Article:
Media companies went ‘all-in’ on streaming in 2020—but 2021 is the year of the streaming ‘rebrand’.
Hulu got a new look and sound. CBS All Access became Paramount+. HBO Max launched its ad-supported tier yesterday.
Companies are distinguishing themselves by bringing back their original content, releasing new hits and by making streaming simpler or more affordable.
The hope is that by making the complicated world of streaming more enjoyable, companies will attract more viewers and ultimately more ad dollars. And as they do this, they spend ad dollars themselves—mostly programmatically.
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Streaming services use new strategies to gain subscribers
It wasn’t long ago when viewers just had a few options to choose from if they wanted to stream video online. The go-to platforms were Hulu and Netflix.
Now consumers have over 200 options, with at least 15 of those you could consider ‘major’ services in the U.S.
As the playing field got more crowded, streaming services needed to distinguish themselves through their content and user experience.
During the pandemic, newly launched streaming services capitalized on people staying at home all day. Disney+ exceeded expectations and gained 100 million subscribers in 16 months. In comparison, it took Netflix 10 years to hit this milestone.
“The enormous success of Disney Plus, which has surpassed 100 million subscribers, has inspired us to be even more ambitious, and to significantly increase our investment in the development of high-quality content,” said Disney’s CEO, Bob Chapek. The service plans on launching more than 100 titles each year.
Some of these titles will include feature films simultaneously launching in theaters, like the recent Cruella.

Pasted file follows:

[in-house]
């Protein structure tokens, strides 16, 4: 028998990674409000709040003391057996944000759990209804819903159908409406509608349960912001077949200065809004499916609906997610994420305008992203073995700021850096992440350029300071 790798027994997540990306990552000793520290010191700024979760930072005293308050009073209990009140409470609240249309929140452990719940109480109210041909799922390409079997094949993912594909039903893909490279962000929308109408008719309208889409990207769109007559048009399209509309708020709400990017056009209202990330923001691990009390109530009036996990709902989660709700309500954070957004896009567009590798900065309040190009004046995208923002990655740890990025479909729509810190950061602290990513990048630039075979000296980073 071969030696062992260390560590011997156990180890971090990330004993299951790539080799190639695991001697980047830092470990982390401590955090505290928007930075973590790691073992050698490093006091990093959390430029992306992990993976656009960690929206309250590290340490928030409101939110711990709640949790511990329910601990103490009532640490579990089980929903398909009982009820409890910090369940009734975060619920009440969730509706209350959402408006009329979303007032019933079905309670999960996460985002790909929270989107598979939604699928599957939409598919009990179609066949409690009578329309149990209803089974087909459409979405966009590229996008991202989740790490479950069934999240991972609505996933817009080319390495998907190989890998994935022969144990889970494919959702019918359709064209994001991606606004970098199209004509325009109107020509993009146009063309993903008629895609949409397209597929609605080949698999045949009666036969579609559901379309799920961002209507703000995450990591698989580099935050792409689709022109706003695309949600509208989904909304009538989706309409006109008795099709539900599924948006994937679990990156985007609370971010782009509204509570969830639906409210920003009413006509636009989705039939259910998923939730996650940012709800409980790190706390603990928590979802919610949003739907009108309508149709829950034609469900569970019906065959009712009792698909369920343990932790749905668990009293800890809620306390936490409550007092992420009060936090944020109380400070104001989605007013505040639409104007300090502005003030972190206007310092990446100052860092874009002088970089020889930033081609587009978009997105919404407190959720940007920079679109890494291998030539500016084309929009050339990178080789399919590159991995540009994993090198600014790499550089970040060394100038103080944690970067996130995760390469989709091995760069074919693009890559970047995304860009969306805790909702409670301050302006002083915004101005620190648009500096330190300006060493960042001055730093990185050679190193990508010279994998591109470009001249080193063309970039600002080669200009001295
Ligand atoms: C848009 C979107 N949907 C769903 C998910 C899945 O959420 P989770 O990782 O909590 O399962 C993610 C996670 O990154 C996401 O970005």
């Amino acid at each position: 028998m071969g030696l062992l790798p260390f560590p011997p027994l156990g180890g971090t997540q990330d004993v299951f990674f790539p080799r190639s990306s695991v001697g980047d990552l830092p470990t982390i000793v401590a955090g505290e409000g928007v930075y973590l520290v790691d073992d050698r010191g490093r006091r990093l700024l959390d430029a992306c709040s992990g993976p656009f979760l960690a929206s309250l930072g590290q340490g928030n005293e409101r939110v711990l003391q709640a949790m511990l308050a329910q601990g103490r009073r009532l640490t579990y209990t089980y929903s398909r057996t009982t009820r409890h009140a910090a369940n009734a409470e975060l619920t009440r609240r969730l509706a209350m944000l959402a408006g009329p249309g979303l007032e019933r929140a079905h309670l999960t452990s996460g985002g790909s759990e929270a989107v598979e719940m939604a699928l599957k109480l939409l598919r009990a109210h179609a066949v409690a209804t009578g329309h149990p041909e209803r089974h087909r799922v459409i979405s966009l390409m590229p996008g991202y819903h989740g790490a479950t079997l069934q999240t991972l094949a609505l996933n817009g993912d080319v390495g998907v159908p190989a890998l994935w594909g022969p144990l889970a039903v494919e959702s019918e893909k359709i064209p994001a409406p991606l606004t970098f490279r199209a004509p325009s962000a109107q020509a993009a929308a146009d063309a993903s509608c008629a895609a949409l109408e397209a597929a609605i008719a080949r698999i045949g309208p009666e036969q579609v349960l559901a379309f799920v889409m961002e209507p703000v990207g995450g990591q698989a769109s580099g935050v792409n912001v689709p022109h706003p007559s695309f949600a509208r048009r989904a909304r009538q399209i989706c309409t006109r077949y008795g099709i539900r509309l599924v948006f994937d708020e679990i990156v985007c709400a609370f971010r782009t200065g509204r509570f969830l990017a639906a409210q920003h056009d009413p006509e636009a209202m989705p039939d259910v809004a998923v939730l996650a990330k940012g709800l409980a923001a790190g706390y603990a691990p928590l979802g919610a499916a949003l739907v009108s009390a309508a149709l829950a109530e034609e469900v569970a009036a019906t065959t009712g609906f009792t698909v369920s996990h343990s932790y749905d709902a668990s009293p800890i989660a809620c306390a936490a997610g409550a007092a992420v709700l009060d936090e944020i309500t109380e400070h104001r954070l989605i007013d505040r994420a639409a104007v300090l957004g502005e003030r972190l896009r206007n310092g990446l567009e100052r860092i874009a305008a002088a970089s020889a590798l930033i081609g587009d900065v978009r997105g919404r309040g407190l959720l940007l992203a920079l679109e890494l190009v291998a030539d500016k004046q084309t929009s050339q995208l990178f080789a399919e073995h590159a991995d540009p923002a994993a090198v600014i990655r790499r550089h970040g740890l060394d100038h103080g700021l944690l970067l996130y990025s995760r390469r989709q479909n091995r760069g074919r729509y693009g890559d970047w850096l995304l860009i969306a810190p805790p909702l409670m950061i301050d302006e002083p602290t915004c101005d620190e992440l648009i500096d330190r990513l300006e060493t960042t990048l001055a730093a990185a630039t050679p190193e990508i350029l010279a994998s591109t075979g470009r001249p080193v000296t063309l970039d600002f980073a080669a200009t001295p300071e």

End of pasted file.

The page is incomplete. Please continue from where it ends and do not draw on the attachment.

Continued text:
With so much emphasis on releasing premium shows and movies, the struggle for consumers is not the lack of high-quality content—it’s too much, everywhere. And the tab on consumer subscriptions is adding up quickly.
That’s why more companies are rearranging their payment and advertising models to make content more affordable. HBO Max is the most recent to launch an ad-supported plan at $10 a month, adding that it’s the lowest “ad load in streaming.”
Each streaming service has its own branding strategy—niche content, kids programming, sports, live TV, ad-supported tiers and so on—but no matter the approach, each service needs to build awareness via advertising.
To stay top of mind with consumers, many are turning to programmatic advertising.
92% of all streaming buyers are buying programmatic ads in 2021. Their advertisements promote their service or their programming.
Streaming services total investment between January and April 2021 reached over $301 million. The large majority of this (86%) was placed programmatically.
Top programmatic streaming spenders this year through April:
- HBO Max
- Amazon Prime Video
Together, the top five represent over 159 million in programmatic investment—62% of programmatic investment from streaming companies.
Even though there were several new streaming service launches last year, advertising is up this year as the competition is tight.
Programmatic streaming is up over 120% every month January – April compared to last year. By month spending is up YoY as follows:
- January – 174%
- February – 128%
- March – 138%
- April – 124%
HBO Max is consistently the top programmatic spender each month. The other companies that remain in the top five from month to month are Discovery+ and Amazon Prime Video.
*Updated June 2021
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